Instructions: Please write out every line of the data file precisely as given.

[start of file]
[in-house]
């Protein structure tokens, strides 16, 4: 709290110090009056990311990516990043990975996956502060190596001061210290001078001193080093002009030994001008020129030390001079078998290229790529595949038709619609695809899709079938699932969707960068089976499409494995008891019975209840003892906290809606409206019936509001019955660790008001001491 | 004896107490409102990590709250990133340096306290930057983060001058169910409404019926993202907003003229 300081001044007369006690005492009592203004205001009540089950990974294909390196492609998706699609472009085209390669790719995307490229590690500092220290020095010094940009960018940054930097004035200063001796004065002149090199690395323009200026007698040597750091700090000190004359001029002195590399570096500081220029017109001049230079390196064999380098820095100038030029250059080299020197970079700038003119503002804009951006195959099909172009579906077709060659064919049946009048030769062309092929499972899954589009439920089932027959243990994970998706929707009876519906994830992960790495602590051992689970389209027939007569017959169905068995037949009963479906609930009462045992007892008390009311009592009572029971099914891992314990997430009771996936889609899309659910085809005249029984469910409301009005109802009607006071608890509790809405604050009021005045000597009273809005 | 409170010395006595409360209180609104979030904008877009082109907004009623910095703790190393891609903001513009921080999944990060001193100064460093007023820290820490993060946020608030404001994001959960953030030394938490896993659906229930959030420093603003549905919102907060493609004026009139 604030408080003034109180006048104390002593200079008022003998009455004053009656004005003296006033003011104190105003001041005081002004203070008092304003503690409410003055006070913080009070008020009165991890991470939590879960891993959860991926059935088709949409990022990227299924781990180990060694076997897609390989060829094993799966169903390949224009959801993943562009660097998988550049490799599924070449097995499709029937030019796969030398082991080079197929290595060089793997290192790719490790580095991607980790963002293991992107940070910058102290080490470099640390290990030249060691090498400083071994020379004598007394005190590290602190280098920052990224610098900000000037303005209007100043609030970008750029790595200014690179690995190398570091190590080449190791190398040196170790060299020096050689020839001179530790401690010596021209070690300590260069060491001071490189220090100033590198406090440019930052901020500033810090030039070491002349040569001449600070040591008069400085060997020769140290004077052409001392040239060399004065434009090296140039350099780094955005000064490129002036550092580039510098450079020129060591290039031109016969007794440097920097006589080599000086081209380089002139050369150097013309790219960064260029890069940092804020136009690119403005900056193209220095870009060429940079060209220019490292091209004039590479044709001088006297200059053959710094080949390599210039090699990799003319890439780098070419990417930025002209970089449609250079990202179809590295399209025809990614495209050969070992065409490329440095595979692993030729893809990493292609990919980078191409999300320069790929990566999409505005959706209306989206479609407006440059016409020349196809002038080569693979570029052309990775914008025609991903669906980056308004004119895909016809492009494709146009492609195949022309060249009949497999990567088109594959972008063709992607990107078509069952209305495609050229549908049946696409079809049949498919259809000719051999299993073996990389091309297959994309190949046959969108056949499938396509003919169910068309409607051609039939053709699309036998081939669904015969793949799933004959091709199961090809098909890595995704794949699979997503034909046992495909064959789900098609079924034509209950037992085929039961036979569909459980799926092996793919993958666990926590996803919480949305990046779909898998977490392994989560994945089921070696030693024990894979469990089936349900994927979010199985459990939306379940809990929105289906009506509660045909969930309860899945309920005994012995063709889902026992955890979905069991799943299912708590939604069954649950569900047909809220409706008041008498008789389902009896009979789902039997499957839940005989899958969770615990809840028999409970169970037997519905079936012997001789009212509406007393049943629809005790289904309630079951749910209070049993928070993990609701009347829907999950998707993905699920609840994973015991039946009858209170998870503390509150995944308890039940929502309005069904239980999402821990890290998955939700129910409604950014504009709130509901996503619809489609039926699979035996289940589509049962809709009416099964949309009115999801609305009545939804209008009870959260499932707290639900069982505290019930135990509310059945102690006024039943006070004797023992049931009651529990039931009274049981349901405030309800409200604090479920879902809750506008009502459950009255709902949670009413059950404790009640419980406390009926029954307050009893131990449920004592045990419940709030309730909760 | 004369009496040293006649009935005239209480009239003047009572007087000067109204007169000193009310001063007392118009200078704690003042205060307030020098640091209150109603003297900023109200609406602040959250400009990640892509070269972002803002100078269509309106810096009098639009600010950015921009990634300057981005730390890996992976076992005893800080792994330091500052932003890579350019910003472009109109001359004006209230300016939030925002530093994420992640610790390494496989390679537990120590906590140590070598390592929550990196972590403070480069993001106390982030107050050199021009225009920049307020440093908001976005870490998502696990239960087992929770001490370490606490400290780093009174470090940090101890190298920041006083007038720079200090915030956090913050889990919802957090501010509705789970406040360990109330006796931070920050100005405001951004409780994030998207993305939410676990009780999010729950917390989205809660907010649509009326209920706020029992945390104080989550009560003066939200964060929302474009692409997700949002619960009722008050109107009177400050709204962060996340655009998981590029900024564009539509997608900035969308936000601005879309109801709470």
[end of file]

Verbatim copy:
[in-house]
């Protein structure tokens, strides 16, 4: 709290110090009056990311990516990043990975996956502060190596001061210290001078001193080093002009030994001008020129030390001079078998290229790529595949038709619609695809899709079938699932969707960068089976499409494995008891019975209840003892906290809606409206019936509001019955660790008001001491 | 004896107490409102990590709250990133340096306290930057983060001058169910409404019926993202907003003229 300081001044007369006690005492009592203004205001009540089950990974294909390196492609998706699609472009085209390669790719995307490229590690500092220290020095010094940009960018940054930097004035200063001796004065002149090199690395323009200026007698040597750091700090000190004359001029002195590399570096500081220029017109001049230079390196064999380098820095100038030029250059080299020197970079700038003119503002804009951006195959099909172009579906077709060659064919049946009048030769062309092929499972899954589009439920089932027959243990994970998706929707009876519906994830992960790495602590051992689970389209027939007569017959169905068995037949009963479906609930009462045992007892008390009311009592009572029971099914891992314990997430009771996936889609899309659910085809005249029984469910409301009005109802009607006071608890509790809405604050009021005045000597009273809005 | 409170010395006595409360209180609104979030904008877009082109907004009623910095703790190393891609903001513009921080999944990060001193100064460093007023820290820490993060946020608030404001994001959960953030030394938490896993659906229930959030420093603003549905919102907060493609004026009139 604030408080003034109180006048104390002593200079008022003998009455004053009656004005003296006033003011104190105003001041005081002004203070008092304003503690409410003055006070913080009070008020009165991890991470939590879960891993959860991926059935088709949409990022990227299924781990180990060694076997897609390989060829094993799966169903390949224009959801993943562009660097998988550049490799599924070449097995499709029937030019796969030398082991080079197929290595060089793997290192790719490790580095991607980790963002293991992107940070910058102290080490470099640390290990030249060691090498400083071994020379004598007394005190590290602190280098920052990224610098900000000037303005209007100043609030970008750029790595200014690179690995190398570091190590080449190791190398040196170790060299020096050689020839001179530790401690010596021209070690300590260069060491001071490189220090100033590198406090440019930052901020500033810090030039070491002349040569001449600070040591008069400085060997020769140290004077052409001392040239060399004065434009090296140039350099780094955005000064490129002036550092580039510098450079020129060591290039031109016969007794440097920097006589080599000086081209380089002139050369150097013309790219960064260029890069940092804020136009690119403005900056193209220095870009060429940079060209220019490292091209004039590479044709001088006297200059053959710094080949390599210039090699990799003319890439780098070419990417930025002209970089449609250079990202179809590295399209025809990614495209050969070992065409490329440095595979692993030729893809990493292609990919980078191409999300320069790929990566999409505005959706209306989206479609407006440059016409020349196809002038080569693979570029052309990775914008025609991903669906980056308004004119895909016809492009494709146009492609195949022309060249009949497999990567088109594959972008063709992607990107078509069952209305495609050229549908049946696409079809049949498919259809000719051999299993073996990389091309297959994309190949046959969108056949499938396509003919169910068309409607051609039939053709699309036998081939669904015969793949799933004959091709199961090809098909890595995704794949699979997503034909046992495909064959789900098609079924034509209950037992085929039961036979569909459980799926092996793919993958666990926590996803919480949305990046779909898998977490392994989560994945089921070696030693024990894979469990089936349900994927979010199985459990939306379940809990929105289906009506509660045909969930309860899945309920005994012995063709889902026992955890979905069991799943299912708590939604069954649950569900047909809220409706008041008498008789389902009896009979789902039997499957839940005989899958969770615990809840028999409970169970037997519905079936012997001789009212509406007393049943629809005790289904309630079951749910209070049993928070993990609701009347829907999950998707993905699920609840994973015991039946009858209170998870503390509150995944308890039940929502309005069904239980999402821990890290998955939700129910409604950014504009709130509901996503619809489609039926699979035996289940589509049962809709009416099964949309009115999801609305009545939804209008009870959260499932707290639900069982505290019930135990509310059945102690006024039943006070004797023992049931009651529990039931009274049981349901405030309800409200604090479920879902809750506008009502459950009255709902949670009413059950404790009640419980406390009926029954307050009893131990449920004592045990419940709030309730909760 | 004369009496040293006649009935005239209480009239003047009572007087000067109204007169000193009310001063007392118009200078704690003042205060307030020098640091209150109603003297900023109200609406602040959250400009990640892509070269972002803002100078269509309106810096009098639009600010950015921009990634300057981005730390890996992976076992005893800080792994330091500052932003890579350019910003472009109109001359004006209230300016939030925002530093994420992640610790390494496989390679537990120590906590140590070598390592929550990196972590403070480069993001106390982030107050050199021009225009920049307020440093908001976005870490998502696990239960087992929770001490370490606490400290780093009174470090940090101890190298920041006083007038720079200090915030956090913050889990919802957090501010509705789970406040360990109330006796931070920050100005405001951004409780994030998207993305939410676990009780999010729950917390989205809660907010649509009326209920706020029992945390104080989550009560003066939200964060929302474009692409997700949002619960009722008050109107009177400050709204962060996340655009998981590029900024564009539509997608900035969308936000601005879309109801709470």